First, I was under trained. It's easy to over-train and be tired going into an event. I was plagued with bouts of painful plantar fasciitis and had to take a couple of full weeks off from training earlier this month. My longest run going into this race was 22 miles. I felt good after the 22 miler which gave me confidence that I could go another 9 miles to complete the race.
Secondly, feeling good after my long runs rather than completely drained was another big part of my strategy. I slowed things down and incorporated a run / walk strategy. I removed the pressure of pace (mostly) from my training regimen and concentrated on building strength and endurance.
Finally and most importantly, I focused on building a strong foundation for core and strength. I know that I have mentioned this before, but I truly believe that this was physically what got me through my first 50K. Not only just finishing , but finishing strong and feeling good.
Since February I have been meeting up with a group three times per week for about an hour of some good core exercises. I try to change it up every few weeks for variety and add or subtract an exercise if it seems too easy, or even too complicated.
Here is our workout plan and I have also included a demonstration video for some of the exercises.
- Warm up by jumping rope for 1 minute. (great cardio jump start, if you have not jumped rope for awhile, give this a shot!)
- Forward lunges, alternating legs for 1 minute. We generally do this with weights in our hands, this is optional, you can work up to it.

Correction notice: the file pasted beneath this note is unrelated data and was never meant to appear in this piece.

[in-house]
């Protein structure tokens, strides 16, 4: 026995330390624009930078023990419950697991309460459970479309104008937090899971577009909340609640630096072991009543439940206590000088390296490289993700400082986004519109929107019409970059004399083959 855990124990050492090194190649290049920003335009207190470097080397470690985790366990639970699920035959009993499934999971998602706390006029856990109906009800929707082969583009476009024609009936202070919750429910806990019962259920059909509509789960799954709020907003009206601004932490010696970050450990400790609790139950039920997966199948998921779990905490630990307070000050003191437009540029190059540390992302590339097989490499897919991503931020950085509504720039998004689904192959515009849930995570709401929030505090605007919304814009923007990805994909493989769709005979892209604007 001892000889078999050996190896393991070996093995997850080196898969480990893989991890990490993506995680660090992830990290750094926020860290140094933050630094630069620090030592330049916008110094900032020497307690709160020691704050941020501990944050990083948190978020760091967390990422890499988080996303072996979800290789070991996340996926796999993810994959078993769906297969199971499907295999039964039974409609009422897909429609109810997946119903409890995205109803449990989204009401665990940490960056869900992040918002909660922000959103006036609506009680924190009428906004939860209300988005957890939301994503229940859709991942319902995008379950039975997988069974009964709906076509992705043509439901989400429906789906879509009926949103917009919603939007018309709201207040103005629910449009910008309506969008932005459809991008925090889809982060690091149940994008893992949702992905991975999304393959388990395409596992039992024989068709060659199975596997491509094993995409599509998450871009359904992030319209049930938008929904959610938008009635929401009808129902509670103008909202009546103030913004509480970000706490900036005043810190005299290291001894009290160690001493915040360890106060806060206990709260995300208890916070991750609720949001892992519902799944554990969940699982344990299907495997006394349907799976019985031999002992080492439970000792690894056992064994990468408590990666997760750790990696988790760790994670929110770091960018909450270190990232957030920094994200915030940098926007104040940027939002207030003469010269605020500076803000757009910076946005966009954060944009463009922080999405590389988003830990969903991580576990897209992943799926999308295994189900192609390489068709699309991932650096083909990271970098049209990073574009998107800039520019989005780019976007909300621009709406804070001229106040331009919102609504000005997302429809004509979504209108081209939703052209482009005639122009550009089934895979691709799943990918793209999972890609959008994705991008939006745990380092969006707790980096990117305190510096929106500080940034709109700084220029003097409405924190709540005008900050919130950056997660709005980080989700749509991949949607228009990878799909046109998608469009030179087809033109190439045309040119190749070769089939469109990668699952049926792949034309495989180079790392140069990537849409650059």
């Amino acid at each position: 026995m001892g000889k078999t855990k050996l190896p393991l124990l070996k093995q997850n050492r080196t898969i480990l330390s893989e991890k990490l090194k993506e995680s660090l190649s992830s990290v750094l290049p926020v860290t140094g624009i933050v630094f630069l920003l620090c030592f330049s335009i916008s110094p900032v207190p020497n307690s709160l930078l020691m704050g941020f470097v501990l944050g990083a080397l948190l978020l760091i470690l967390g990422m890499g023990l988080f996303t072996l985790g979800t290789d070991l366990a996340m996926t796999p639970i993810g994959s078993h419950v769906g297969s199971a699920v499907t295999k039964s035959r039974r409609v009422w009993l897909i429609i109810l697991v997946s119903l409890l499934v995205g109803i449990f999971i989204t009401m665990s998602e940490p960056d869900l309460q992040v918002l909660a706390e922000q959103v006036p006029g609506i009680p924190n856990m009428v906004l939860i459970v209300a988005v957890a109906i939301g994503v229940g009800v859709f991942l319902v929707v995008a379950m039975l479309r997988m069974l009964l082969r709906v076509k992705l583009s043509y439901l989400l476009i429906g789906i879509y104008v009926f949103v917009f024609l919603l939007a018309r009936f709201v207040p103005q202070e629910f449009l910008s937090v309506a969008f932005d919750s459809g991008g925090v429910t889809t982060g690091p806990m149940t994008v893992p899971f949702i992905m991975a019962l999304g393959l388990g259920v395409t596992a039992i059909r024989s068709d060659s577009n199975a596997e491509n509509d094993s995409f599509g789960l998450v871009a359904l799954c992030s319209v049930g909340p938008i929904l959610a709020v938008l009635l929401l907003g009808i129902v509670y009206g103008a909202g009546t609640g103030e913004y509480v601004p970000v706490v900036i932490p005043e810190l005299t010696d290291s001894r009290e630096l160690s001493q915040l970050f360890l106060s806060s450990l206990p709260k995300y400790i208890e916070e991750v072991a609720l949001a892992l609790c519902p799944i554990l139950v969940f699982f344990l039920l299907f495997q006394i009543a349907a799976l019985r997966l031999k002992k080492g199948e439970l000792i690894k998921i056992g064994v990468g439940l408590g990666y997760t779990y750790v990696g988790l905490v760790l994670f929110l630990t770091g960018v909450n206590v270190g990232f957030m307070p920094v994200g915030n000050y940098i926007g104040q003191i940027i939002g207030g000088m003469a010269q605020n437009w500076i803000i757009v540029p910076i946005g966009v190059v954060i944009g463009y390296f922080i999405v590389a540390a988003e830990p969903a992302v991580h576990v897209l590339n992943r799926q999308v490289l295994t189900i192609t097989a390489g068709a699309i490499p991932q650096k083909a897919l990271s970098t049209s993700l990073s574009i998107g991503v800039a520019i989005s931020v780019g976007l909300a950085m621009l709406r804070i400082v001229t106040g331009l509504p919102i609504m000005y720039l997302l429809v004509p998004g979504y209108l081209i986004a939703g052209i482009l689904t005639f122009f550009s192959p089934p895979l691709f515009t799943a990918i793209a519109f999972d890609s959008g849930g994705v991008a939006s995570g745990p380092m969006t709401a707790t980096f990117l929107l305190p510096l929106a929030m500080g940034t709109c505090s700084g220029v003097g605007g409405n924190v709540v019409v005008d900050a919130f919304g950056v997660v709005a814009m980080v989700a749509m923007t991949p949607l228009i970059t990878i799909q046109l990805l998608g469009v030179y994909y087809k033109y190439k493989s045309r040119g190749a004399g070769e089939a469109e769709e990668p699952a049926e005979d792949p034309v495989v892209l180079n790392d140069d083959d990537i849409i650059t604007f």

- Reverse lunges, alternating legs for 1 minute.
- Squats - 1 minute. We started out using weights originally with the squats, we now do them without weights but hold the squat position for 10 - 15 seconds at times. Sometimes we have a little contest for some fun to see who can hold it the longest. This is awesome work for the quads, great for hilly runs!
- Push ups - nothing fancy, just do your max push ups. I personally can do about 30 on my good days. Some of the others in my group can do a few more.
- Flutter Kicks - 1 minute (it's great if you can do the full minute, if you have to stop a few seconds and continue that's ok too.)
- V-ups - I tell everyone that the goal is to do 30 and more if you can. Here is a quick video on how to do a V-up. Note: My form is not nearly as good as shown in this video.
- Russian Twists - 1 minute. Some members of our group do this with a weight in their hands.
- Reptile Push-ups - No time limit, just do as many as you can. Demonstration video below.
- Full Body Crunch - our goal is to do 30 or more of these.
- Bicycle Crunches - 1 minute
- Standard Plank - 60 - 70 seconds.
- Side Plank Rotation - Our current goal is to do 20 reps on each side.
- Oblique Crunches - 1 minute on each side
- Plank with leg lifts - we raise each leg for a 10 second count and have worked up to 5 reps on each side.
- Stability Ball Leg Raises - goal is 30 + reps.
- Stability Ball Bridges - I don't have a completely accurate video of this one, we actually add a step where we roll the ball out to an reverse plank type position after the bridge. We do 30 reps of this exercise.
- Stability Ball Jacknife - 30 reps.
That's the end of round one, we do this entire routine twice. We do shorten up the second round for sake of time by reducing the Russian Twists, flutter kicks, and bicycles to 30 seconds rather than a full minute. This workout generally takes us about an hour and 10 minutes. This includes a water break here and there. Sometimes I try to push it and decrease the intervals between exercises. Sometimes we are a little slow transitioning to the the next exercise, speeding it up definitely increases the difficulty of the entire workout.
Disclaimer : Completing these exercises is difficult and certainly not for everyone. This workout is simply a conglomeration of exercises that I have put together from previous workouts and research over the last few months.